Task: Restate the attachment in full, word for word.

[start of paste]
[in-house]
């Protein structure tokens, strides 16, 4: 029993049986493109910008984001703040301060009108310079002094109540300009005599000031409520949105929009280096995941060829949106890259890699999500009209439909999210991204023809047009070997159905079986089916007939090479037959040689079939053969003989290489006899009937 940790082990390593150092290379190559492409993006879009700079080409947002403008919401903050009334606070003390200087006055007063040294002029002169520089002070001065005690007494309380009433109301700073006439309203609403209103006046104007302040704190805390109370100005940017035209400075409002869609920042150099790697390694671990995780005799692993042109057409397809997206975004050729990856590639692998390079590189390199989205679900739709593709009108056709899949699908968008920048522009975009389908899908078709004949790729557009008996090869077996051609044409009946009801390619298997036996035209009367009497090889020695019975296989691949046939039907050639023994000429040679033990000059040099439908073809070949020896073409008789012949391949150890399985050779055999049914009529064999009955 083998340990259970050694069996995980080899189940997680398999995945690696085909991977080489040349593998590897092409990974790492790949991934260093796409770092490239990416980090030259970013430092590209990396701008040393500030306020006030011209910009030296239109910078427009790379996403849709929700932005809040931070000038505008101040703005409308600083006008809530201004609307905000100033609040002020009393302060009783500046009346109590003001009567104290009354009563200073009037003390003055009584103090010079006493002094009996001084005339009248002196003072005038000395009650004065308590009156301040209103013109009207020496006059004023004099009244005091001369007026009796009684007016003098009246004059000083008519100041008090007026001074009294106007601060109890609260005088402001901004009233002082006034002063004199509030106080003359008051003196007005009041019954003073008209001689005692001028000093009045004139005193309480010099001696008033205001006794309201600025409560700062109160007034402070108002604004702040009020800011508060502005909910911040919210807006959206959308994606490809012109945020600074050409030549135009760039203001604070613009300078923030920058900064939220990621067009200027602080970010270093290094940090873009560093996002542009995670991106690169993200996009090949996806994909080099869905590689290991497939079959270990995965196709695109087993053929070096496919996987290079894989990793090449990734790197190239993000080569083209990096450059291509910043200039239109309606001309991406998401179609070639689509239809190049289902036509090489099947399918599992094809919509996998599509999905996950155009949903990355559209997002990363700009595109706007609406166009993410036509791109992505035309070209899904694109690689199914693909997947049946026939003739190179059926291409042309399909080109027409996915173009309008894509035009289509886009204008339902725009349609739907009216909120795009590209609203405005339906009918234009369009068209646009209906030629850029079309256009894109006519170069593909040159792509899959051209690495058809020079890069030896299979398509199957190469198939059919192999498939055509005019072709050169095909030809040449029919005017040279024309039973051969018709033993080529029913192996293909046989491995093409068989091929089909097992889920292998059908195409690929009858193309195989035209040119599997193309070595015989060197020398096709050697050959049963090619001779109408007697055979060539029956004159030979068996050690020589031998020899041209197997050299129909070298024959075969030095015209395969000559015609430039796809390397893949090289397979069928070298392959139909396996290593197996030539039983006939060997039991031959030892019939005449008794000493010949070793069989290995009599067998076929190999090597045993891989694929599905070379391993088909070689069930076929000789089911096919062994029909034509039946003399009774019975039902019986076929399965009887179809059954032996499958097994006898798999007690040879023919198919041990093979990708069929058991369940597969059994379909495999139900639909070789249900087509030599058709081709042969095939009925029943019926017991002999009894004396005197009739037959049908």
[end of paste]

[in-house]
């Protein structure tokens, strides 16, 4: 029993049986493109910008984001703040301060009108310079002094109540300009005599000031409520949105929009280096995941060829949106890259890699999500009209439909999210991204023809047009070997159905079986089916007939090479037959040689079939053969003989290489006899009937 940790082990390593150092290379190559492409993006879009700079080409947002403008919401903050009334606070003390200087006055007063040294002029002169520089002070001065005690007494309380009433109301700073006439309203609403209103006046104007302040704190805390109370100005940017035209400075409002869609920042150099790697390694671990995780005799692993042109057409397809997206975004050729990856590639692998390079590189390199989205679900739709593709009108056709899949699908968008920048522009975009389908899908078709004949790729557009008996090869077996051609044409009946009801390619298997036996035209009367009497090889020695019975296989691949046939039907050639023994000429040679033990000059040099439908073809070949020896073409008789012949391949150890399985050779055999049914009529064999009955 083998340990259970050694069996995980080899189940997680398999995945690696085909991977080489040349593998590897092409990974790492790949991934260093796409770092490239990416980090030259970013430092590209990396701008040393500030306020006030011209910009030296239109910078427009790379996403849709929700932005809040931070000038505008101040703005409308600083006008809530201004609307905000100033609040002020009393302060009783500046009346109590003001009567104290009354009563200073009037003390003055009584103090010079006493002094009996001084005339009248002196003072005038000395009650004065308590009156301040209103013109009207020496006059004023004099009244005091001369007026009796009684007016003098009246004059000083008519100041008090007026001074009294106007601060109890609260005088402001901004009233002082006034002063004199509030106080003359008051003196007005009041019954003073008209001689005692001028000093009045004139005193309480010099001696008033205001006794309201600025409560700062109160007034402070108002604004702040009020800011508060502005909910911040919210807006959206959308994606490809012109945020600074050409030549135009760039203001604070613009300078923030920058900064939220990621067009200027602080970010270093290094940090873009560093996002542009995670991106690169993200996009090949996806994909080099869905590689290991497939079959270990995965196709695109087993053929070096496919996987290079894989990793090449990734790197190239993000080569083209990096450059291509910043200039239109309606001309991406998401179609070639689509239809190049289902036509090489099947399918599992094809919509996998599509999905996950155009949903990355559209997002990363700009595109706007609406166009993410036509791109992505035309070209899904694109690689199914693909997947049946026939003739190179059926291409042309399909080109027409996915173009309008894509035009289509886009204008339902725009349609739907009216909120795009590209609203405005339906009918234009369009068209646009209906030629850029079309256009894109006519170069593909040159792509899959051209690495058809020079890069030896299979398509199957190469198939059919192999498939055509005019072709050169095909030809040449029919005017040279024309039973051969018709033993080529029913192996293909046989491995093409068989091929089909097992889920292998059908195409690929009858193309195989035209040119599997193309070595015989060197020398096709050697050959049963090619001779109408007697055979060539029956004159030979068996050690020589031998020899041209197997050299129909070298024959075969030095015209395969000559015609430039796809390397893949090289397979069928070298392959139909396996290593197996030539039983006939060997039991031959030892019939005449008794000493010949070793069989290995009599067998076929190999090597045993891989694929599905070379391993088909070689069930076929000789089911096919062994029909034509039946003399009774019975039902019986076929399965009887179809059954032996499958097994006898798999007690040879023919198919041990093979990708069929058991369940597969059994379909495999139900639909070789249900087509030599058709081709042969095939009925029943019926017991002999009894004396005197009739037959049908």